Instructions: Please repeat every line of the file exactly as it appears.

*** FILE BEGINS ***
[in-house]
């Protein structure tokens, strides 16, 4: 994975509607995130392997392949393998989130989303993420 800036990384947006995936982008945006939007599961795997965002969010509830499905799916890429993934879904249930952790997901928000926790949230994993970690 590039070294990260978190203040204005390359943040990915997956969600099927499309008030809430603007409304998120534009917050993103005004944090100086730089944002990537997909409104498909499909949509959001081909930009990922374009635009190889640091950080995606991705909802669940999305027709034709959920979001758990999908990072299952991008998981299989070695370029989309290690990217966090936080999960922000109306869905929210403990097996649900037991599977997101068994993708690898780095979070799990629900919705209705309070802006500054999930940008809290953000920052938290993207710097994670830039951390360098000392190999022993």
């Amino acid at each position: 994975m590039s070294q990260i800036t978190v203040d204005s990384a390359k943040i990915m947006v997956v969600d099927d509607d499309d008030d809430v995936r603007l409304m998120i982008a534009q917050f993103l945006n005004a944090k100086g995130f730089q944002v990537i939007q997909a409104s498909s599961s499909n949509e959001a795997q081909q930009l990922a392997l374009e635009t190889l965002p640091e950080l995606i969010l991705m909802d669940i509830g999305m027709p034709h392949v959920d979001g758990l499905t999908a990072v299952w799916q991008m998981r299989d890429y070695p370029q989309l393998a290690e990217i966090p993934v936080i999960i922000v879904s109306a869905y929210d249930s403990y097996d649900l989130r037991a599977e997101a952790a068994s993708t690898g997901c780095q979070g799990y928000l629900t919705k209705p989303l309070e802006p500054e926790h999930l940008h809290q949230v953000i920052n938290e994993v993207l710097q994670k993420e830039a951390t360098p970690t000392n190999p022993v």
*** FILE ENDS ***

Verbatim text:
[in-house]
């Protein structure tokens, strides 16, 4: 994975509607995130392997392949393998989130989303993420 800036990384947006995936982008945006939007599961795997965002969010509830499905799916890429993934879904249930952790997901928000926790949230994993970690 590039070294990260978190203040204005390359943040990915997956969600099927499309008030809430603007409304998120534009917050993103005004944090100086730089944002990537997909409104498909499909949509959001081909930009990922374009635009190889640091950080995606991705909802669940999305027709034709959920979001758990999908990072299952991008998981299989070695370029989309290690990217966090936080999960922000109306869905929210403990097996649900037991599977997101068994993708690898780095979070799990629900919705209705309070802006500054999930940008809290953000920052938290993207710097994670830039951390360098000392190999022993």
């Amino acid at each position: 994975m590039s070294q990260i800036t978190v203040d204005s990384a390359k943040i990915m947006v997956v969600d099927d509607d499309d008030d809430v995936r603007l409304m998120i982008a534009q917050f993103l945006n005004a944090k100086g995130f730089q944002v990537i939007q997909a409104s498909s599961s499909n949509e959001a795997q081909q930009l990922a392997l374009e635009t190889l965002p640091e950080l995606i969010l991705m909802d669940i509830g999305m027709p034709h392949v959920d979001g758990l499905t999908a990072v299952w799916q991008m998981r299989d890429y070695p370029q989309l393998a290690e990217i966090p993934v936080i999960i922000v879904s109306a869905y929210d249930s403990y097996d649900l989130r037991a599977e997101a952790a068994s993708t690898g997901c780095q979070g799990y928000l629900t919705k209705p989303l309070e802006p500054e926790h999930l940008h809290q949230v953000i920052n938290e994993v993207l710097q994670k993420e830039a951390t360098p970690t000392n190999p022993v």